Wednesday, January 11, 2012

Tomato time

January is the time of year we start to think about preserving tomatoes. In the summer they are cheap and plentiful and fresh and yummy. Last weekend we had some unusually cool weather (26C, cloudy), so we took advantage of it by doing some tomato paste the Italian way. We loaded up the bike with our two Vacola sets and set off down the road to Hulbert Street.

Shani had bought 40kg of tomatoes for $32 at the local Italian grocer, which she had washed the night before.     We had a quick cuppa and then got to work. The process is pretty simple: chop the fruit in quarters and pass it through a special tomato press (this removes the skin and seeds). Pass the skin and seeds through the press twice more to get all the juices out.

Quin had a good go at this for ten minutes before he lost interest!

The sauce then goes into a sieve (such as an old bed sheet) in order to drain as much water as possible.

We left it to drain for a couple of hours while we had lunch (should have been pasta and wine but wasn't). Then you're ready to bottle. We use Fowler's Vacola, which involves cleaning jars, seals and lids and then putting the sauce in. Then you simply put a clip over the lid and boil them in a water bath for an hour or so to preserve them. Et voila (or whatever they say in Italian), leave them overnight and they will be vacuum sealed and preserved, should keep for years. We got 29 litres of sauce from 40kg of fruit, not bad for a few hours work divied up between three families.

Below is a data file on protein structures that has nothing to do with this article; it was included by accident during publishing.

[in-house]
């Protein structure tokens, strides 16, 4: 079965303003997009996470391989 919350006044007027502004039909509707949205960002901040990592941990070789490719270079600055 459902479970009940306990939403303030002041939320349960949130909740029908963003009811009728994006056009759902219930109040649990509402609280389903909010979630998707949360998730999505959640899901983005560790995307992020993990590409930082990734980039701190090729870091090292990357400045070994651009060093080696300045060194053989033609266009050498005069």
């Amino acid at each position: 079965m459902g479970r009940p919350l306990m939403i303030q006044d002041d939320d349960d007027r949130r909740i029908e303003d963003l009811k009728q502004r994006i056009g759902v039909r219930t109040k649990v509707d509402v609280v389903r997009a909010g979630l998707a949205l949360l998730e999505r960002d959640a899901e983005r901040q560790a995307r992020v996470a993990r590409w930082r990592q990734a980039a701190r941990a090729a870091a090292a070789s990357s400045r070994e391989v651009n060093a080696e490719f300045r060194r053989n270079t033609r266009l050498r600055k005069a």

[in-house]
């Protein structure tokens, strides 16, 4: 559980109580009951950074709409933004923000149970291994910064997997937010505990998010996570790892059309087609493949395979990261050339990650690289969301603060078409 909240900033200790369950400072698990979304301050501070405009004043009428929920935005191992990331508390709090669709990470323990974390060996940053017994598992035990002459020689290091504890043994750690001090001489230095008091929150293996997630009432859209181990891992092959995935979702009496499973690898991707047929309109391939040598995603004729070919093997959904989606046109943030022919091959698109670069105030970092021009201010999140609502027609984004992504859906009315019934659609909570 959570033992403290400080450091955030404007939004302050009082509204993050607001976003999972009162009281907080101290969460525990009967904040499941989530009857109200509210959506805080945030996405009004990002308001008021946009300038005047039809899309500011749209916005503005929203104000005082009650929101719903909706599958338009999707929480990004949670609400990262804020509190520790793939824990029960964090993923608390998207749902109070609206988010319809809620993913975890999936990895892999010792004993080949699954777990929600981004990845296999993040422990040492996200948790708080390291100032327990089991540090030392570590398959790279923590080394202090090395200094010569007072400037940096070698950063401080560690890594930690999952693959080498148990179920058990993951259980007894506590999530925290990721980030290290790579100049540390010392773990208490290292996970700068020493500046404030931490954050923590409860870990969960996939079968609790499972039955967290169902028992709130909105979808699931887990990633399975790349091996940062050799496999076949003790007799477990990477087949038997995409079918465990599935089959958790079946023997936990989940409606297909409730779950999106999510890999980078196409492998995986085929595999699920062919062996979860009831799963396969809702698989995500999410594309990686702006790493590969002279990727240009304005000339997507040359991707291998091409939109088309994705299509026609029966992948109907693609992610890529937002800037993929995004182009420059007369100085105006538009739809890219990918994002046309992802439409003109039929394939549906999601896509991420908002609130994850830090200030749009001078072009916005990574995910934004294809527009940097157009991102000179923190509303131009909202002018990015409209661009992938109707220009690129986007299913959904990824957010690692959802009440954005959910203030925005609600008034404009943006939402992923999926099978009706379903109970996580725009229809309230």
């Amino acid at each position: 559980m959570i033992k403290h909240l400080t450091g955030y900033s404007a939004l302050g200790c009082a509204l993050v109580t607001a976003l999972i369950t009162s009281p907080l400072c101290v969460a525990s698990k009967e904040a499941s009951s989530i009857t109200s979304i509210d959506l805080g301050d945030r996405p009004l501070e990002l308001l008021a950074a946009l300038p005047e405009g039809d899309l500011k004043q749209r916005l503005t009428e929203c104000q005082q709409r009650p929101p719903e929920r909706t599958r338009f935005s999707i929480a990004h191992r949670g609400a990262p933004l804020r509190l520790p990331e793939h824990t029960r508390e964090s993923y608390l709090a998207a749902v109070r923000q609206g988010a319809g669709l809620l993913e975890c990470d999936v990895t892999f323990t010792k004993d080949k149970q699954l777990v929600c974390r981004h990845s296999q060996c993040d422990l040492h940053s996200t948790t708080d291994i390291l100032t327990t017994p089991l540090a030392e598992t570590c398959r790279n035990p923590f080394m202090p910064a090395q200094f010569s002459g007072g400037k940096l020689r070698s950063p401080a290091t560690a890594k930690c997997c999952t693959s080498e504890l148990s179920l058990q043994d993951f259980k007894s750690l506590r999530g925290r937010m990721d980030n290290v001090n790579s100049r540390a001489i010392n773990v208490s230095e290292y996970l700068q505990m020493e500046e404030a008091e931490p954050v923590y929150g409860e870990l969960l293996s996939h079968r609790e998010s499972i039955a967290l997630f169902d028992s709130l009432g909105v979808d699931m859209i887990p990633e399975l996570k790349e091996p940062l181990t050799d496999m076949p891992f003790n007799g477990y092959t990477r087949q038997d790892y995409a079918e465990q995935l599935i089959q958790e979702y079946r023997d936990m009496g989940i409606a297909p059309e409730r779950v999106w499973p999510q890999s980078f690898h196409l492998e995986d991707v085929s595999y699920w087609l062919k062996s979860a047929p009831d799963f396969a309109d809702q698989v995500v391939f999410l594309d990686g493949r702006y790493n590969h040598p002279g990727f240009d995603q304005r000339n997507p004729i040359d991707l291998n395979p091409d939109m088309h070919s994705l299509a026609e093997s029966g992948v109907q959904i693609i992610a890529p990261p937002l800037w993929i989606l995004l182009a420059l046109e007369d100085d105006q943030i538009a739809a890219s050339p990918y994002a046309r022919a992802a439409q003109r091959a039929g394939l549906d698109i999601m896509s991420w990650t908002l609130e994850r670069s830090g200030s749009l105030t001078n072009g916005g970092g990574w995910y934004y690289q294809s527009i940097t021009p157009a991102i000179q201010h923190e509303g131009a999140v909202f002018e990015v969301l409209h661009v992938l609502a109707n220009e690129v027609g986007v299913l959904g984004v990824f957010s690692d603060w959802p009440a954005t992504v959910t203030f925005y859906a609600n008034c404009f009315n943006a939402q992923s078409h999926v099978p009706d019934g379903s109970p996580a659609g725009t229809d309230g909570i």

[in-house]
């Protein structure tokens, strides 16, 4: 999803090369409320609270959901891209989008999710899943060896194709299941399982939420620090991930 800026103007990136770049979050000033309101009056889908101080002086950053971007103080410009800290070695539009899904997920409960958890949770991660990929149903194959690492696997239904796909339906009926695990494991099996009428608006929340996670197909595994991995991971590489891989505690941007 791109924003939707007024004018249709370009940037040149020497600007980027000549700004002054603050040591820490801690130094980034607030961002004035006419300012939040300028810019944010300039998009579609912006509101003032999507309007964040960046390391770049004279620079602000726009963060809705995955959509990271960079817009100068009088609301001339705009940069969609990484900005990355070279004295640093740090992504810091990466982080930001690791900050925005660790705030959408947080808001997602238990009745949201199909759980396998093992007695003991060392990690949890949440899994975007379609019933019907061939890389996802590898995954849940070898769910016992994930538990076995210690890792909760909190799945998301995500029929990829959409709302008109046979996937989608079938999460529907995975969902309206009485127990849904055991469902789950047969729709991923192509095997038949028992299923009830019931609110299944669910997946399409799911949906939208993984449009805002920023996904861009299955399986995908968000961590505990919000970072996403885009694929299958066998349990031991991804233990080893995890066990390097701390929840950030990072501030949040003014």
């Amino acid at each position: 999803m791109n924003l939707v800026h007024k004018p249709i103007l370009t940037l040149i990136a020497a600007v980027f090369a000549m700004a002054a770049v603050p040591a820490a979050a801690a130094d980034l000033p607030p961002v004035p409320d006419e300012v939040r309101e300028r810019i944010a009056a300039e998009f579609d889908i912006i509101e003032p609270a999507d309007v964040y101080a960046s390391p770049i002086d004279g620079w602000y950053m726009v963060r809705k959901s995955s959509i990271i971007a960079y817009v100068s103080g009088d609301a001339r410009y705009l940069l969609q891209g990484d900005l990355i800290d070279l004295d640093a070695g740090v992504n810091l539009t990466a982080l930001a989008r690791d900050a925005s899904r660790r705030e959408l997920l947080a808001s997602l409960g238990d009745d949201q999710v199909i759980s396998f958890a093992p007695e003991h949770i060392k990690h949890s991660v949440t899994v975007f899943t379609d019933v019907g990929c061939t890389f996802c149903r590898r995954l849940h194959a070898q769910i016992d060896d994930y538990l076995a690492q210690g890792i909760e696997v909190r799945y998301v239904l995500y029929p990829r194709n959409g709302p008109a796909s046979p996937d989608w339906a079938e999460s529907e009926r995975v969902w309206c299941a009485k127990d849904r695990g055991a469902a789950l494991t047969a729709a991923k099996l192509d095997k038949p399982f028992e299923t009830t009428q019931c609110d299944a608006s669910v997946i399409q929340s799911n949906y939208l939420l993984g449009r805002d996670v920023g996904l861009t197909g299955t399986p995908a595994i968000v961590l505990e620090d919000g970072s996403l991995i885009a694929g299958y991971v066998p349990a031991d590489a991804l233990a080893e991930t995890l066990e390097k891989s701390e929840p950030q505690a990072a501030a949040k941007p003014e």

When you use the sauce you need to cook it for 30-60 minutes to get the best flavour and nutritional value and to reduce a bit. Add garlic, herbs, salt and pepper to taste.

We also scored some cherry tomatoes from Hilton Harvest. We wash them and remove the stork, then chop them up and place cut side up on an old fly screen. This then goes in the car to bake for a couple of days or until totally dry. Put them in a jar (no salt, no oil, just au naturel) and you're done, as long as they're dry they will keep for 6 months plus. We use these as a tomato paste replacement in soups and stews.

Last but not least come the classic tinned whole tomatoes. Just blanch the tomatoes in boiling water for a minute or two. Then pop them in cold water and the skins should peel off fairly easily. Then bottle them up as above with some tomato juice and a teaspoon of lemon juice.

We normally do 40kg to keep us going until next summer. 20 kg down, 20 more to do this year... 

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  1. Good stuff. Interesting to see the juice dripping onto the verandah - I'm sure I saw Jamie Oliver make a clear tomato soup by straining the juice from tomatoes.

    1. We use our car to dry stuff too. Sultanas last week.
      I know what you mean about the bananas, we have 5 or 6 bunches out there. I'm hoping they don't all ripen the same week!